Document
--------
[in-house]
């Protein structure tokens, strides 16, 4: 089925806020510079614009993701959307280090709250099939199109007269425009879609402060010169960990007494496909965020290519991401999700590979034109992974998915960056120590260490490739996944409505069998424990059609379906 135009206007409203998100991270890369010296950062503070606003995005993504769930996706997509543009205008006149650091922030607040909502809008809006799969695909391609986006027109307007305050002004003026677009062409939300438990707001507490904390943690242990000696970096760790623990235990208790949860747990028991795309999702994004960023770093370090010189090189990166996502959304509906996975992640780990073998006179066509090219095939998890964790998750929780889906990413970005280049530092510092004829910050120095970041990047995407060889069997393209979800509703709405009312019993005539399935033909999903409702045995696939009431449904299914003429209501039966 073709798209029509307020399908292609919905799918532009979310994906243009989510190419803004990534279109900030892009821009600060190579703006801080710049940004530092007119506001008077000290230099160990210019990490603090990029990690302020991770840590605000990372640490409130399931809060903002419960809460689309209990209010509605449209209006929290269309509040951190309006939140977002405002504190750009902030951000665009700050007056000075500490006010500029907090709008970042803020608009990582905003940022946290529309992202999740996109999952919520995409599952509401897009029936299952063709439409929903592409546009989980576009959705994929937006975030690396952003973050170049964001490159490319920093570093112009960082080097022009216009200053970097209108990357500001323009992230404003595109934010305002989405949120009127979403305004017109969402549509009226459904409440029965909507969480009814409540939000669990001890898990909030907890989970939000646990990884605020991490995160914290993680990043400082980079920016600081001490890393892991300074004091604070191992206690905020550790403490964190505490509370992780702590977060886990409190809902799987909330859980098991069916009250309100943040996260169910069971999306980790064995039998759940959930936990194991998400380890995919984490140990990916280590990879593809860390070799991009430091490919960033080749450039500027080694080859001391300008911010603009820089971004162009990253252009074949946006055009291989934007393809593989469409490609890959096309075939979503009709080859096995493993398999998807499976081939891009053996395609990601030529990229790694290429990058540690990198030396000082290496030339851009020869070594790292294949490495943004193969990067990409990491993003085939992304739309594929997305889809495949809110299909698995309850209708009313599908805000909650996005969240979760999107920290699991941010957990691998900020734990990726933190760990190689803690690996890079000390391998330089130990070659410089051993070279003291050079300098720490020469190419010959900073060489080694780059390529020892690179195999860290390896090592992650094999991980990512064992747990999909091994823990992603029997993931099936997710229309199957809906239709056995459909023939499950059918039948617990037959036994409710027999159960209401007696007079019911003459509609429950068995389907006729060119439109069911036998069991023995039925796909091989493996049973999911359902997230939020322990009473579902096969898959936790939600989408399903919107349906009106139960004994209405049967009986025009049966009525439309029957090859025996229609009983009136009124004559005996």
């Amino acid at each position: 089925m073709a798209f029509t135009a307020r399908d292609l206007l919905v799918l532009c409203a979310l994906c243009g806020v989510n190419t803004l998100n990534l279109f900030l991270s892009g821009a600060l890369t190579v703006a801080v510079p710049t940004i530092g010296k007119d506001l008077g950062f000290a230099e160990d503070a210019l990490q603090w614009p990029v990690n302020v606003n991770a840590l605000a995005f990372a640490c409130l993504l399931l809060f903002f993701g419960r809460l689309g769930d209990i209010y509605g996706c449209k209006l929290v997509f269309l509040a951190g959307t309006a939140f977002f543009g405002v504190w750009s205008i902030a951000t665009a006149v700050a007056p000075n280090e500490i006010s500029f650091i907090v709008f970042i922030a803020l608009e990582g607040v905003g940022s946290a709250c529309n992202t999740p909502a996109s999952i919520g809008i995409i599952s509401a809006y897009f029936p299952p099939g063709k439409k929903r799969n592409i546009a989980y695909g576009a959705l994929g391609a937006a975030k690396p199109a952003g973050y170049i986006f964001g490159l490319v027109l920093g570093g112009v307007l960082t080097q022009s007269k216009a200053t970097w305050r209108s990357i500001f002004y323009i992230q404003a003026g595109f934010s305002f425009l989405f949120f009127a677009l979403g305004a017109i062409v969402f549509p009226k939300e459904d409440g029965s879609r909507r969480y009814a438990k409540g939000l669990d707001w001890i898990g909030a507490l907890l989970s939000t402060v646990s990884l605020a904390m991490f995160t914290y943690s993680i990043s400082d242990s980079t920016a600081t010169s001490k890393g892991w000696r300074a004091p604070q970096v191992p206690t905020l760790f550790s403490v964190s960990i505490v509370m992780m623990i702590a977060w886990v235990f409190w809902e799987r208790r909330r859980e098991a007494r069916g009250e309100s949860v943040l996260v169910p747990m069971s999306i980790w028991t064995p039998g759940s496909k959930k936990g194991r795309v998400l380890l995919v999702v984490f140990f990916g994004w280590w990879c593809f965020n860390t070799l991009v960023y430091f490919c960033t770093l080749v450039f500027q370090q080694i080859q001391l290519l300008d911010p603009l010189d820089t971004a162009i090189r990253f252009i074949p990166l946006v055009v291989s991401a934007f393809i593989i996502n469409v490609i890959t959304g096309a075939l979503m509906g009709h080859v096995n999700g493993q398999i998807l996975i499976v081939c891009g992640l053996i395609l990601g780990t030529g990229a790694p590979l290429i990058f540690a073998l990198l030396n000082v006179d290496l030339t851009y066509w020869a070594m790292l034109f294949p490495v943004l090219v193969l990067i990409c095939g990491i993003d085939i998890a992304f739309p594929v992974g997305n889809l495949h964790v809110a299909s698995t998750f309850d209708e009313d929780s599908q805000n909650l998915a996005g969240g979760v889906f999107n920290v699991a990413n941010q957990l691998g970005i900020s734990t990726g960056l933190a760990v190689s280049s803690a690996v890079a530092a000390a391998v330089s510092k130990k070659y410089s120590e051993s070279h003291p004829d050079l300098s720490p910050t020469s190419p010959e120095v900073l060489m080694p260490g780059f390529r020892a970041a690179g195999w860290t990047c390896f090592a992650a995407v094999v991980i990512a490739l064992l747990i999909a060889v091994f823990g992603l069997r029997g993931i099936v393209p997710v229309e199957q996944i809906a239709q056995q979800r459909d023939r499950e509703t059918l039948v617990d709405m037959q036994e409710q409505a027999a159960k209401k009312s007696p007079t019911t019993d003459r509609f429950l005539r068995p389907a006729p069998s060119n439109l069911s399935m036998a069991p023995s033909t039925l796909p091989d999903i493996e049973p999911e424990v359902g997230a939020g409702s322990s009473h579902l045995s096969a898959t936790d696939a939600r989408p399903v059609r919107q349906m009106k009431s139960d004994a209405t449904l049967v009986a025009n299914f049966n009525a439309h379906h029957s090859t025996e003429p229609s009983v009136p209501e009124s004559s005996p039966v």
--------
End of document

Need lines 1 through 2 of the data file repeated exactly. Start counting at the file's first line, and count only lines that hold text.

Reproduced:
[in-house]
């Protein structure tokens, strides 16, 4: 089925806020510079614009993701959307280090709250099939199109007269425009879609402060010169960990007494496909965020290519991401999700590979034109992974998915960056120590260490490739996944409505069998424990059609379906 135009206007409203998100991270890369010296950062503070606003995005993504769930996706997509543009205008006149650091922030607040909502809008809006799969695909391609986006027109307007305050002004003026677009062409939300438990707001507490904390943690242990000696970096760790623990235990208790949860747990028991795309999702994004960023770093370090010189090189990166996502959304509906996975992640780990073998006179066509090219095939998890964790998750929780889906990413970005280049530092510092004829910050120095970041990047995407060889069997393209979800509703709405009312019993005539399935033909999903409702045995696939009431449904299914003429209501039966 073709798209029509307020399908292609919905799918532009979310994906243009989510190419803004990534279109900030892009821009600060190579703006801080710049940004530092007119506001008077000290230099160990210019990490603090990029990690302020991770840590605000990372640490409130399931809060903002419960809460689309209990209010509605449209209006929290269309509040951190309006939140977002405002504190750009902030951000665009700050007056000075500490006010500029907090709008970042803020608009990582905003940022946290529309992202999740996109999952919520995409599952509401897009029936299952063709439409929903592409546009989980576009959705994929937006975030690396952003973050170049964001490159490319920093570093112009960082080097022009216009200053970097209108990357500001323009992230404003595109934010305002989405949120009127979403305004017109969402549509009226459904409440029965909507969480009814409540939000669990001890898990909030907890989970939000646990990884605020991490995160914290993680990043400082980079920016600081001490890393892991300074004091604070191992206690905020550790403490964190505490509370992780702590977060886990409190809902799987909330859980098991069916009250309100943040996260169910069971999306980790064995039998759940959930936990194991998400380890995919984490140990990916280590990879593809860390070799991009430091490919960033080749450039500027080694080859001391300008911010603009820089971004162009990253252009074949946006055009291989934007393809593989469409490609890959096309075939979503009709080859096995493993398999998807499976081939891009053996395609990601030529990229790694290429990058540690990198030396000082290496030339851009020869070594790292294949490495943004193969990067990409990491993003085939992304739309594929997305889809495949809110299909698995309850209708009313599908805000909650996005969240979760999107920290699991941010957990691998900020734990990726933190760990190689803690690996890079000390391998330089130990070659410089051993070279003291050079300098720490020469190419010959900073060489080694780059390529020892690179195999860290390896090592992650094999991980990512064992747990999909091994823990992603029997993931099936997710229309199957809906239709056995459909023939499950059918039948617990037959036994409710027999159960209401007696007079019911003459509609429950068995389907006729060119439109069911036998069991023995039925796909091989493996049973999911359902997230939020322990009473579902096969898959936790939600989408399903919107349906009106139960004994209405049967009986025009049966009525439309029957090859025996229609009983009136009124004559005996």